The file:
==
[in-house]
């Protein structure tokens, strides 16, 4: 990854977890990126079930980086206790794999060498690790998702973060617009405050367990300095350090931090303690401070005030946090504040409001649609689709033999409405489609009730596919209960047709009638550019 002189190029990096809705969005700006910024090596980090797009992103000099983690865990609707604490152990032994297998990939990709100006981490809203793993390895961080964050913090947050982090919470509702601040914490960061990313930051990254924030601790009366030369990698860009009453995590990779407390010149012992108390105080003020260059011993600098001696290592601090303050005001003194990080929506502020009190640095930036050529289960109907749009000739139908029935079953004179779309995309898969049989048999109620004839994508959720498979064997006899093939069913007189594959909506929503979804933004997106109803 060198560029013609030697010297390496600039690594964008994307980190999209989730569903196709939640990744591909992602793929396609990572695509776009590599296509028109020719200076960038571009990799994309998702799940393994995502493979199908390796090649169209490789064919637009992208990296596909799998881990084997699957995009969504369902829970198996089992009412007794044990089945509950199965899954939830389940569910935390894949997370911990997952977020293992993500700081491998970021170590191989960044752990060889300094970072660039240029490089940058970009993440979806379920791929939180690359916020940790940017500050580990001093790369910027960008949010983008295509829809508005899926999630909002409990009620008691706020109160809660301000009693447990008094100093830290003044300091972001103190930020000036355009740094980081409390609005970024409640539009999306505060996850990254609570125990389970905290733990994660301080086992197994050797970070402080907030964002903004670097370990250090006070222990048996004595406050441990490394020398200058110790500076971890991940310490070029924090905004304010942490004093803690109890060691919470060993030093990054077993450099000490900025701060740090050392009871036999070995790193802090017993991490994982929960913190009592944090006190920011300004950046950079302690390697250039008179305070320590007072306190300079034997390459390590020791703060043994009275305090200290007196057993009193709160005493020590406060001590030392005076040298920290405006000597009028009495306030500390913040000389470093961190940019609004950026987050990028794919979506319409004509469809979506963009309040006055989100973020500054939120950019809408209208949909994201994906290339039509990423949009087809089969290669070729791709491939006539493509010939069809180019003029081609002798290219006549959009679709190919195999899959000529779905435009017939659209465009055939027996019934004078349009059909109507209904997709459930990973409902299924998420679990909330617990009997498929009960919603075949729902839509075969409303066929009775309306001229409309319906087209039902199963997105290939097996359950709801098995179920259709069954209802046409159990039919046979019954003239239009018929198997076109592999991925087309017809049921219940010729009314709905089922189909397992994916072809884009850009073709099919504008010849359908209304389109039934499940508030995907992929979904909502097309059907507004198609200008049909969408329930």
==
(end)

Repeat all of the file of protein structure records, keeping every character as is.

[in-house]
């Protein structure tokens, strides 16, 4: 990854977890990126079930980086206790794999060498690790998702973060617009405050367990300095350090931090303690401070005030946090504040409001649609689709033999409405489609009730596919209960047709009638550019 002189190029990096809705969005700006910024090596980090797009992103000099983690865990609707604490152990032994297998990939990709100006981490809203793993390895961080964050913090947050982090919470509702601040914490960061990313930051990254924030601790009366030369990698860009009453995590990779407390010149012992108390105080003020260059011993600098001696290592601090303050005001003194990080929506502020009190640095930036050529289960109907749009000739139908029935079953004179779309995309898969049989048999109620004839994508959720498979064997006899093939069913007189594959909506929503979804933004997106109803 060198560029013609030697010297390496600039690594964008994307980190999209989730569903196709939640990744591909992602793929396609990572695509776009590599296509028109020719200076960038571009990799994309998702799940393994995502493979199908390796090649169209490789064919637009992208990296596909799998881990084997699957995009969504369902829970198996089992009412007794044990089945509950199965899954939830389940569910935390894949997370911990997952977020293992993500700081491998970021170590191989960044752990060889300094970072660039240029490089940058970009993440979806379920791929939180690359916020940790940017500050580990001093790369910027960008949010983008295509829809508005899926999630909002409990009620008691706020109160809660301000009693447990008094100093830290003044300091972001103190930020000036355009740094980081409390609005970024409640539009999306505060996850990254609570125990389970905290733990994660301080086992197994050797970070402080907030964002903004670097370990250090006070222990048996004595406050441990490394020398200058110790500076971890991940310490070029924090905004304010942490004093803690109890060691919470060993030093990054077993450099000490900025701060740090050392009871036999070995790193802090017993991490994982929960913190009592944090006190920011300004950046950079302690390697250039008179305070320590007072306190300079034997390459390590020791703060043994009275305090200290007196057993009193709160005493020590406060001590030392005076040298920290405006000597009028009495306030500390913040000389470093961190940019609004950026987050990028794919979506319409004509469809979506963009309040006055989100973020500054939120950019809408209208949909994201994906290339039509990423949009087809089969290669070729791709491939006539493509010939069809180019003029081609002798290219006549959009679709190919195999899959000529779905435009017939659209465009055939027996019934004078349009059909109507209904997709459930990973409902299924998420679990909330617990009997498929009960919603075949729902839509075969409303066929009775309306001229409309319906087209039902199963997105290939097996359950709801098995179920259709069954209802046409159990039919046979019954003239239009018929198997076109592999991925087309017809049921219940010729009314709905089922189909397992994916072809884009850009073709099919504008010849359908209304389109039934499940508030995907992929979904909502097309059907507004198609200008049909969408329930």